Visual artists can defend their work from a claim of copyright infringement if fair use is properly applied. The Code of Best Practices in Fair Use for the Visual Arts (Code) by the College Art Association was published recently with the goal of helping arts practitioners better understand how to apply the wily legal concept that is fair use. The Code, based on principles gleaned from conversations and workshops with over 100 visual arts professionals, includes guidance for artists, scholars, educators and museum professionals. While using the code cannot definitively protect you from being sued or losing a copyright infringement lawsuit, individuals who work with the visual arts may use the Code to apply fair use with more confidence.
A fair use is any use of copyrighted material without the permission of the copyright owner that meets the provisions laid out in section 107 of the Copyright Act. A fair use may fall into certain categories such as commentary, criticism, teaching, and news reporting; however, the list in the statute is not exclusive. The courts consider the following four factors to determine whether or not a particular qualifies as fair use: (1) the purpose and character of the use (including whether or not such use is of a commercial nature), (2) the nature of the copyrighted work, (3) the amount and substantiality of the portion used in relation to the copyrighted work as a whole, and (4) the effect of the use upon the potential market for, or value of, the copyrighted work. The court considers these factors for each particular claim of fair use and can decide how much weight it would like to place on each factor for each separate analysis. Usually in this context, the courts end up condensing these four factors into a simpler two-part analysis: was the use transformative and was the amount of the copyrighted work used proportional?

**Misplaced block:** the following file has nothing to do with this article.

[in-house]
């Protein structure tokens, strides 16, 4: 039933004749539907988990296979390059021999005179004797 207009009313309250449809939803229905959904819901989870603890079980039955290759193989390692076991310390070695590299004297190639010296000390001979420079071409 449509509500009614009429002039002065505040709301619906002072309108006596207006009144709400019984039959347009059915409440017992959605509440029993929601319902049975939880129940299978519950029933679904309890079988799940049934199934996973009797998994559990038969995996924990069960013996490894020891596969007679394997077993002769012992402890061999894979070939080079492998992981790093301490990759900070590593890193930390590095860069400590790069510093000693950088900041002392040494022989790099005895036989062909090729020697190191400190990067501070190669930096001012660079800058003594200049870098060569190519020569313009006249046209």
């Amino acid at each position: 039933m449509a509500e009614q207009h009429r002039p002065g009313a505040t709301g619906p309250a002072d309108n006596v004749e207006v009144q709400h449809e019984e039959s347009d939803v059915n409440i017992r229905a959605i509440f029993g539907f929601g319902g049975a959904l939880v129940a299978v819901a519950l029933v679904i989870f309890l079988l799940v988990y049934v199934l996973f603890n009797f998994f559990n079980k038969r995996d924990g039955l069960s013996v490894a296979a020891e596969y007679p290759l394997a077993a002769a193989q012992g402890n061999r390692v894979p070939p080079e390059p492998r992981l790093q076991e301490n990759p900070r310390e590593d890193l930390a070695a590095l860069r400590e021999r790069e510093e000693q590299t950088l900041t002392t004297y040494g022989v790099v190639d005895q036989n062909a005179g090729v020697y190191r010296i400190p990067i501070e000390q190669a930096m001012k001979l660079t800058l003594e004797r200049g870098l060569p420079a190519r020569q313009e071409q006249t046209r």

It can be difficult to predict the outcome of a fair use analysis. Even if you go through the factors described above there is no guarantee that a judge or jury will agree with your reasoning. Furthermore, the existing case law on the subject has produced inconsistent results. The Code attempts to create a framework that is legally sound, consistent, and reflects the actual practices of the visual arts community. The thinking is: a court might be more likely to side with, and a potential plaintiff might be less likely to sue, an entire creative community’s cogent articulation of fair use principles and limitations created by a general consensus of a diverse cross-section of a creative community that has been vetted by respected copyright attorneys. But, then again, use of the Code itself cannot guarantee those results.